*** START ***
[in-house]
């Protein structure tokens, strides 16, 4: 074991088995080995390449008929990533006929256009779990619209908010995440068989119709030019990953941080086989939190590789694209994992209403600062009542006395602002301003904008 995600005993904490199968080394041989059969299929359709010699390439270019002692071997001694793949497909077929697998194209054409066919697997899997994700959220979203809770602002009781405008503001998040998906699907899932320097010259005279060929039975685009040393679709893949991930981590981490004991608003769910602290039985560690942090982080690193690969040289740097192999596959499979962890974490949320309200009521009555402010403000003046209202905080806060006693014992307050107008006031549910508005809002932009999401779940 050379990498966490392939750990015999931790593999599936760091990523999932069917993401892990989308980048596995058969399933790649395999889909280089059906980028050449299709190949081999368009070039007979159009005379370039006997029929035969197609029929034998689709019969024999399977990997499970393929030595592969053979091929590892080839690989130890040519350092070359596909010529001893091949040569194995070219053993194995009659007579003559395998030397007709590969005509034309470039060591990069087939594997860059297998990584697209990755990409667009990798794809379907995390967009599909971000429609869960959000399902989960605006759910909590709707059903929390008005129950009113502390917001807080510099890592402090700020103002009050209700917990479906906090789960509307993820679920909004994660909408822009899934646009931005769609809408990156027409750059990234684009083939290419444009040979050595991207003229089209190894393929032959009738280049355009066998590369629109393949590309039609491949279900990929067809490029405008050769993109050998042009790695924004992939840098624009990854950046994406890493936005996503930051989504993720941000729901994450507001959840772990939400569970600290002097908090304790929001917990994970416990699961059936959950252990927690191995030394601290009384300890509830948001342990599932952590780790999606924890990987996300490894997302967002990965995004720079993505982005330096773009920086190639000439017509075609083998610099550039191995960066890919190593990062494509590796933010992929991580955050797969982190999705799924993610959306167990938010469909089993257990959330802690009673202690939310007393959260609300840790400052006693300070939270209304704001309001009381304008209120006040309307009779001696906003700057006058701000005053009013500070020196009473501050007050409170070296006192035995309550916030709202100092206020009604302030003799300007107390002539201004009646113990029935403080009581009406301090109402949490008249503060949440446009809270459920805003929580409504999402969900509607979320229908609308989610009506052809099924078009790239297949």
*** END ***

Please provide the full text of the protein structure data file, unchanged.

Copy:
[in-house]
């Protein structure tokens, strides 16, 4: 074991088995080995390449008929990533006929256009779990619209908010995440068989119709030019990953941080086989939190590789694209994992209403600062009542006395602002301003904008 995600005993904490199968080394041989059969299929359709010699390439270019002692071997001694793949497909077929697998194209054409066919697997899997994700959220979203809770602002009781405008503001998040998906699907899932320097010259005279060929039975685009040393679709893949991930981590981490004991608003769910602290039985560690942090982080690193690969040289740097192999596959499979962890974490949320309200009521009555402010403000003046209202905080806060006693014992307050107008006031549910508005809002932009999401779940 050379990498966490392939750990015999931790593999599936760091990523999932069917993401892990989308980048596995058969399933790649395999889909280089059906980028050449299709190949081999368009070039007979159009005379370039006997029929035969197609029929034998689709019969024999399977990997499970393929030595592969053979091929590892080839690989130890040519350092070359596909010529001893091949040569194995070219053993194995009659007579003559395998030397007709590969005509034309470039060591990069087939594997860059297998990584697209990755990409667009990798794809379907995390967009599909971000429609869960959000399902989960605006759910909590709707059903929390008005129950009113502390917001807080510099890592402090700020103002009050209700917990479906906090789960509307993820679920909004994660909408822009899934646009931005769609809408990156027409750059990234684009083939290419444009040979050595991207003229089209190894393929032959009738280049355009066998590369629109393949590309039609491949279900990929067809490029405008050769993109050998042009790695924004992939840098624009990854950046994406890493936005996503930051989504993720941000729901994450507001959840772990939400569970600290002097908090304790929001917990994970416990699961059936959950252990927690191995030394601290009384300890509830948001342990599932952590780790999606924890990987996300490894997302967002990965995004720079993505982005330096773009920086190639000439017509075609083998610099550039191995960066890919190593990062494509590796933010992929991580955050797969982190999705799924993610959306167990938010469909089993257990959330802690009673202690939310007393959260609300840790400052006693300070939270209304704001309001009381304008209120006040309307009779001696906003700057006058701000005053009013500070020196009473501050007050409170070296006192035995309550916030709202100092206020009604302030003799300007107390002539201004009646113990029935403080009581009406301090109402949490008249503060949440446009809270459920805003929580409504999402969900509607979320229908609308989610009506052809099924078009790239297949």